20 Guitar Exercises That Will Make You A Better Guitarist

Looking for guitar exercises? We’re going to show you 20 exercises that WILL make you a better guitarist.

guitar exercises

In this free guitar lesson you will learn:

  • 5 must-know guitar tricks that will boost your progress.
  • 3 quick & easy picking drills that will enhance your technique and dexterity.
  • 5 essential warm up tricks up that will make you sound amazing.
  • The no1 secret to playing guitar fast.

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Guitar Exercises #1 Warm Up Tips

Before you even touch a guitar it’s important that you warm up.

Here are 5 essential guitar stretches that will enhance your dexterity:

Guitar Exercises #2 The Finger Twister

Once you’re warmed up, it’s time to get those fingers moving around the fret board.

When you play this exercise you must:

Assign a finger per fret.

For every fret that you play, place a specific finger on it.

Like this:

  • 1st fret = 1st finger.
  • 2nd fret = 2nd finger.
  • 3rd fret = 3rd finger.
  • 4th fret = 4th finger.

guitar exercises

Here’s what it sounds like:

Try and play this exercise at a variety of tempos, from slow to fast.

Guitar Exercises #3 Alternate Picking and String Skipping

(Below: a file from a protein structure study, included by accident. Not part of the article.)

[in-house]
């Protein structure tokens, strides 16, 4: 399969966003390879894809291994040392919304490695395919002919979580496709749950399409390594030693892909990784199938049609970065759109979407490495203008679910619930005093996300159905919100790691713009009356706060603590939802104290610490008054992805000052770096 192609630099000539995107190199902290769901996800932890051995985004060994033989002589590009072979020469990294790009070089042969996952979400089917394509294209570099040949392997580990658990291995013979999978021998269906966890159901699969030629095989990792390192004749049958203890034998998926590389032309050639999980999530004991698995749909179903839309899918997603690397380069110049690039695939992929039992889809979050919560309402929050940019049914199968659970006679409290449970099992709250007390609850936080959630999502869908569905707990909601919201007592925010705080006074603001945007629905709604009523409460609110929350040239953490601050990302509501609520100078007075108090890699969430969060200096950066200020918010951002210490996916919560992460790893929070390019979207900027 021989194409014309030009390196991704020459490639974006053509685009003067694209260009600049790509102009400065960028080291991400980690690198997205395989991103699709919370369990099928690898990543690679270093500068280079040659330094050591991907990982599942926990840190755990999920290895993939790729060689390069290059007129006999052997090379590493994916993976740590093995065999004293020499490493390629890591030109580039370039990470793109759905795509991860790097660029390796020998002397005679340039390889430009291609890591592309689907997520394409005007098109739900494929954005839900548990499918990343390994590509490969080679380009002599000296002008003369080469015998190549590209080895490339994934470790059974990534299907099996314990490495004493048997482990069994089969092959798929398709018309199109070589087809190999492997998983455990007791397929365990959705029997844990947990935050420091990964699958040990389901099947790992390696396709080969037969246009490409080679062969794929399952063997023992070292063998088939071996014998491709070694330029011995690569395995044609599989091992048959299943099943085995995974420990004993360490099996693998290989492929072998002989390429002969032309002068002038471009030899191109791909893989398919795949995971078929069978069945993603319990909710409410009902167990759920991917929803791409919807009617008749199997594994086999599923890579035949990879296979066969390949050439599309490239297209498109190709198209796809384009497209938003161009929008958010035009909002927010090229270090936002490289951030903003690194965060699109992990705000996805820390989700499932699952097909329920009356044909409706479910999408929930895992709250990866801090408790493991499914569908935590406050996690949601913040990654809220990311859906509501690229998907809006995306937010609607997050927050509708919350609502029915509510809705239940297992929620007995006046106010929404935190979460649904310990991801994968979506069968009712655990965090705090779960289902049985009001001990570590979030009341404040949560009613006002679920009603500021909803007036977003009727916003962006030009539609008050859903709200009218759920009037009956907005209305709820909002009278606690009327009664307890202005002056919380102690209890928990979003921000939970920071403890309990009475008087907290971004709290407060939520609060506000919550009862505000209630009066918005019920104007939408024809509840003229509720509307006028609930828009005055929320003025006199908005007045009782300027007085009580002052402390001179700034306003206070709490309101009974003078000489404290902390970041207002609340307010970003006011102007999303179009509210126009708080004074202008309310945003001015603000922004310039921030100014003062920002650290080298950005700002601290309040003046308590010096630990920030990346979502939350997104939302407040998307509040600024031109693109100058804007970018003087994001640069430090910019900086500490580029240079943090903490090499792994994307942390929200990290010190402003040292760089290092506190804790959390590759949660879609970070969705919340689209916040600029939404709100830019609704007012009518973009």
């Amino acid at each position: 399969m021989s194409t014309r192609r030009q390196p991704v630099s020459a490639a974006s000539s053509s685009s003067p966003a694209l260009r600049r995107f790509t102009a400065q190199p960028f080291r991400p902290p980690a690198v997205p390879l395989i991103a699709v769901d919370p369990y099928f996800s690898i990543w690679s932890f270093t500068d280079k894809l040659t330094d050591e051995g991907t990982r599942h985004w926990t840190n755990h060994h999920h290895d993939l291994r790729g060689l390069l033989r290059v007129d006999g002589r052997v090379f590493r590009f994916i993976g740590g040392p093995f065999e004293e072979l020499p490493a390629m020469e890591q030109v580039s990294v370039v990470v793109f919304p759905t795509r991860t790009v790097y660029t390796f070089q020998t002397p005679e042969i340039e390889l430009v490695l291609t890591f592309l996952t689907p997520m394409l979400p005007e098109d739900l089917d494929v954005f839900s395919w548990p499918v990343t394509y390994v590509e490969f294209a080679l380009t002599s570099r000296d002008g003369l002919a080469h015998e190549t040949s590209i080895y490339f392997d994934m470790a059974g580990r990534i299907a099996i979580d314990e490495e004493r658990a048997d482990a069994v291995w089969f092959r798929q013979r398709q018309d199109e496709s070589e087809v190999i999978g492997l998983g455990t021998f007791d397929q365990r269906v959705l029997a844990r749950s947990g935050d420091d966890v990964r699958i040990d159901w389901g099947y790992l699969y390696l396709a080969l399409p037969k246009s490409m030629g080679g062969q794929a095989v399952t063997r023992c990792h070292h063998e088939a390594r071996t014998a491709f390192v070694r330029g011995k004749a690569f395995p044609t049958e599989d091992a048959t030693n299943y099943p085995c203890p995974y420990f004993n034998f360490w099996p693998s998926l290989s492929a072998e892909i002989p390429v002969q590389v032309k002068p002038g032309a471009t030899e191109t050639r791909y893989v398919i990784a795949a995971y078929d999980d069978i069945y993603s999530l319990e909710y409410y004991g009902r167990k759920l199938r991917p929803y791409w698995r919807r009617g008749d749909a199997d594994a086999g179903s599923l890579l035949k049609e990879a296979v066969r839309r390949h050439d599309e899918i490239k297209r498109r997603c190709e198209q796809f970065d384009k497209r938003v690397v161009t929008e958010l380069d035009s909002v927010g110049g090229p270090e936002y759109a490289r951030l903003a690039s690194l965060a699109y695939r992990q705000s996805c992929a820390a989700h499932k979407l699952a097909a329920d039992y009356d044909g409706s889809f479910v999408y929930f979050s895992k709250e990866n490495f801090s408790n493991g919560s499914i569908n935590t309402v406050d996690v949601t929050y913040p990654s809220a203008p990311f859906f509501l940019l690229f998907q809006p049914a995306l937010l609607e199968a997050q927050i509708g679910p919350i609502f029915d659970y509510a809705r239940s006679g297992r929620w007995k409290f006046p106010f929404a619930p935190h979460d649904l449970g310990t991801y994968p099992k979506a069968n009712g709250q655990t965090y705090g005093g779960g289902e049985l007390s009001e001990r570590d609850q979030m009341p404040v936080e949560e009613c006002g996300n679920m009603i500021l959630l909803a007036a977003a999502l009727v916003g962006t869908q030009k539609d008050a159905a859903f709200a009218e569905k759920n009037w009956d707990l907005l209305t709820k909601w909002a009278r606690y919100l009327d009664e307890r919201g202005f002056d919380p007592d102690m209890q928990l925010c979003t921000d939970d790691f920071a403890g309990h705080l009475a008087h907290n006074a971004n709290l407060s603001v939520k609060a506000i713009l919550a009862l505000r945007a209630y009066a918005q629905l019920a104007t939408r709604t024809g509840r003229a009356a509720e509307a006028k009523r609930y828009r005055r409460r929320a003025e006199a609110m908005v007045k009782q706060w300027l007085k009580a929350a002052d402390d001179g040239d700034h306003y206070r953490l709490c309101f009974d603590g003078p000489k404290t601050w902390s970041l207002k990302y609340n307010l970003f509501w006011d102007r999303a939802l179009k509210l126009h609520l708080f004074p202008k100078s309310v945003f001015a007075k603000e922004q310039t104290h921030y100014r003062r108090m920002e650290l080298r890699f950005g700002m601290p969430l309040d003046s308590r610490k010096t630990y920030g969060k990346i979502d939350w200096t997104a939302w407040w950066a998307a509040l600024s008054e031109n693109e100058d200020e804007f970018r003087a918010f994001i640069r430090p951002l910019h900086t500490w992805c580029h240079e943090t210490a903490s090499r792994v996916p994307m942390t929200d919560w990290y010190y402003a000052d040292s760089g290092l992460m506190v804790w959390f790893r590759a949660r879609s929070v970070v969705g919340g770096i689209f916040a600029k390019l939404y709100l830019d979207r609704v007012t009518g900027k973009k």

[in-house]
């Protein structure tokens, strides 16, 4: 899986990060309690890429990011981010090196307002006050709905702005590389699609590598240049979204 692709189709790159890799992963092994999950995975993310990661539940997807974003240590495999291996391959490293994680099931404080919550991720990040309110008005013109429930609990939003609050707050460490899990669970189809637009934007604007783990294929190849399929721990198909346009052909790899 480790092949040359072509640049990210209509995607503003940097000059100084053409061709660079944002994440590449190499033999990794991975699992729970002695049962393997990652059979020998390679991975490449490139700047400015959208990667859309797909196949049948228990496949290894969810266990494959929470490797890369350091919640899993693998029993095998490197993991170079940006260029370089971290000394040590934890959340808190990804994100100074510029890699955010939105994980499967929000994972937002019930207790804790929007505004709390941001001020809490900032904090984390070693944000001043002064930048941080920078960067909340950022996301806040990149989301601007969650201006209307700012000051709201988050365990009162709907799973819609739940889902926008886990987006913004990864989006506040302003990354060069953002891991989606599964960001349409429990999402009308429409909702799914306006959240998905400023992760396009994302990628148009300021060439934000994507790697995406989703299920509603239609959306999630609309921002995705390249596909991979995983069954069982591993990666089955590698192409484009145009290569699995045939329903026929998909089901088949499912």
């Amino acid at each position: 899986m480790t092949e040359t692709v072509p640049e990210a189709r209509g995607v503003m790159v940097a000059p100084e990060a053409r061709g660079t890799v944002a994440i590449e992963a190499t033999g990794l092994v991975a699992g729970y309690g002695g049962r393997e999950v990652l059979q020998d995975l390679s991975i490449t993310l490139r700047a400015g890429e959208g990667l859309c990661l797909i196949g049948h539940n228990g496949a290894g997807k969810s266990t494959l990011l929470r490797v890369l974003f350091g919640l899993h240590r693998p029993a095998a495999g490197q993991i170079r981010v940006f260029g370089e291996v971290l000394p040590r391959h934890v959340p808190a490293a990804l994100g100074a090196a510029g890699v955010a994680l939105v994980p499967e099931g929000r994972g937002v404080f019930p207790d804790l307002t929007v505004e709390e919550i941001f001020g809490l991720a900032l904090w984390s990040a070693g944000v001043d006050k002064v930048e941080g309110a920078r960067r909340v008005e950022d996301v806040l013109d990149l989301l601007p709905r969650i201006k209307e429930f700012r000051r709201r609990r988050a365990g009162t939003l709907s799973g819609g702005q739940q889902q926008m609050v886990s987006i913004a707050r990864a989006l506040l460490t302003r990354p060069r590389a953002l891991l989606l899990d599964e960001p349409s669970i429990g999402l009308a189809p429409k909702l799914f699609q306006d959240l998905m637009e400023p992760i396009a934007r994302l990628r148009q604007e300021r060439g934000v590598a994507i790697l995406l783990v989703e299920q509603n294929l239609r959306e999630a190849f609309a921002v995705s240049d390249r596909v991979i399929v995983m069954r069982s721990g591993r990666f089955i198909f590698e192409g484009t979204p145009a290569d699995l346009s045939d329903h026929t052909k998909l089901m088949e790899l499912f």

To play guitar fast you NEED to know how to alternate pick.

Watch this video to learn how to alternate pick:

To learn more about alternate picking, go here: Alternate Picking

For this guitar exercises, we’re going to use the G major scale. Scales are perfect for practicing your alternate picking.

To learn more scales, go here: Learn Guitar Scales In 8 Easy Steps

guitar exercises

Don’t know how to read tab? Go here: How To Read Guitar Tabs

This exercise is a finger twister. But if you can nail it, you’ll be firing around the fret board in no time.

guitar exercisesHere’s what it sounds like:

If you’re not too sure what the symbols above the tab are, here’s a guide:

guitar exercises

Be strict! Keep to down and up strokes.

Guitar Exercises #4 Alternate Picking Major Scales in 3rds

To take your alternate picking to the next level, practice your scales in ascending major 3rds.

Like this:

gutiar exercises

Download our lead guitar cheat-sheet to make things easier

It can be disorientating for guitarists to understand which scales work with which keys.